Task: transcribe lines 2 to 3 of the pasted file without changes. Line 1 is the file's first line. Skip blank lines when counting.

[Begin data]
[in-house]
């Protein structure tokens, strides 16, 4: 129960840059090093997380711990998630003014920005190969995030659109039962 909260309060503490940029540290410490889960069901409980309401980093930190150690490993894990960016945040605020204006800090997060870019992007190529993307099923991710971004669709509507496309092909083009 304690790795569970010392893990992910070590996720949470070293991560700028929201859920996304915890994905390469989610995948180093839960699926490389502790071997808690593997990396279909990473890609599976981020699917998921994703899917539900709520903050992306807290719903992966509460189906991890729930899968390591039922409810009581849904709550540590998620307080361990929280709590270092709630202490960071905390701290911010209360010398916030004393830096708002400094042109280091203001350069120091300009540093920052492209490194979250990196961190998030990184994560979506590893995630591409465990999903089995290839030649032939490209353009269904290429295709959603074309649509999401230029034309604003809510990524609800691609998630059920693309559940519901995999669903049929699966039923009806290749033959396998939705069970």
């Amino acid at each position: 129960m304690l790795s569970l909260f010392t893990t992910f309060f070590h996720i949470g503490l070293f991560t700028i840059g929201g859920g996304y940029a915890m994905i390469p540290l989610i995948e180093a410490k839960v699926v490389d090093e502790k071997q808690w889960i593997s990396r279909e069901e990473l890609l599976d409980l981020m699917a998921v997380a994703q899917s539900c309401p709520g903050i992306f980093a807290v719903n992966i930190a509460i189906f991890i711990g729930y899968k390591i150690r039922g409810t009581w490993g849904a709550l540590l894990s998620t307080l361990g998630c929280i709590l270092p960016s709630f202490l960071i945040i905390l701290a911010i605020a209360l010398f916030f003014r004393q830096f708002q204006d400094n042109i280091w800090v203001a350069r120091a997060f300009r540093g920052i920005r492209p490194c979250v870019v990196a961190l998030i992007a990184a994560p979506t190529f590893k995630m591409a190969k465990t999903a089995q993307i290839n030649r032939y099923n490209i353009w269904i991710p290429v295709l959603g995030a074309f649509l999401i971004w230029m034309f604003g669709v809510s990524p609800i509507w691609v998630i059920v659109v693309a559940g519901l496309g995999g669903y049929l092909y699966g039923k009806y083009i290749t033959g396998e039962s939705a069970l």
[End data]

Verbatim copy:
């Protein structure tokens, strides 16, 4: 129960840059090093997380711990998630003014920005190969995030659109039962 909260309060503490940029540290410490889960069901409980309401980093930190150690490993894990960016945040605020204006800090997060870019992007190529993307099923991710971004669709509507496309092909083009 304690790795569970010392893990992910070590996720949470070293991560700028929201859920996304915890994905390469989610995948180093839960699926490389502790071997808690593997990396279909990473890609599976981020699917998921994703899917539900709520903050992306807290719903992966509460189906991890729930899968390591039922409810009581849904709550540590998620307080361990929280709590270092709630202490960071905390701290911010209360010398916030004393830096708002400094042109280091203001350069120091300009540093920052492209490194979250990196961190998030990184994560979506590893995630591409465990999903089995290839030649032939490209353009269904290429295709959603074309649509999401230029034309604003809510990524609800691609998630059920693309559940519901995999669903049929699966039923009806290749033959396998939705069970």
């Amino acid at each position: 129960m304690l790795s569970l909260f010392t893990t992910f309060f070590h996720i949470g503490l070293f991560t700028i840059g929201g859920g996304y940029a915890m994905i390469p540290l989610i995948e180093a410490k839960v699926v490389d090093e502790k071997q808690w889960i593997s990396r279909e069901e990473l890609l599976d409980l981020m699917a998921v997380a994703q899917s539900c309401p709520g903050i992306f980093a807290v719903n992966i930190a509460i189906f991890i711990g729930y899968k390591i150690r039922g409810t009581w490993g849904a709550l540590l894990s998620t307080l361990g998630c929280i709590l270092p960016s709630f202490l960071i945040i905390l701290a911010i605020a209360l010398f916030f003014r004393q830096f708002q204006d400094n042109i280091w800090v203001a350069r120091a997060f300009r540093g920052i920005r492209p490194c979250v870019v990196a961190l998030i992007a990184a994560p979506t190529f590893k995630m591409a190969k465990t999903a089995q993307i290839n030649r032939y099923n490209i353009w269904i991710p290429v295709l959603g995030a074309f649509l999401i971004w230029m034309f604003g669709v809510s990524p609800i509507w691609v998630i059920v659109v693309a559940g519901l496309g995999g669903y049929l092909y699966g039923k009806y083009i290749t033959g396998e039962s939705a069970l």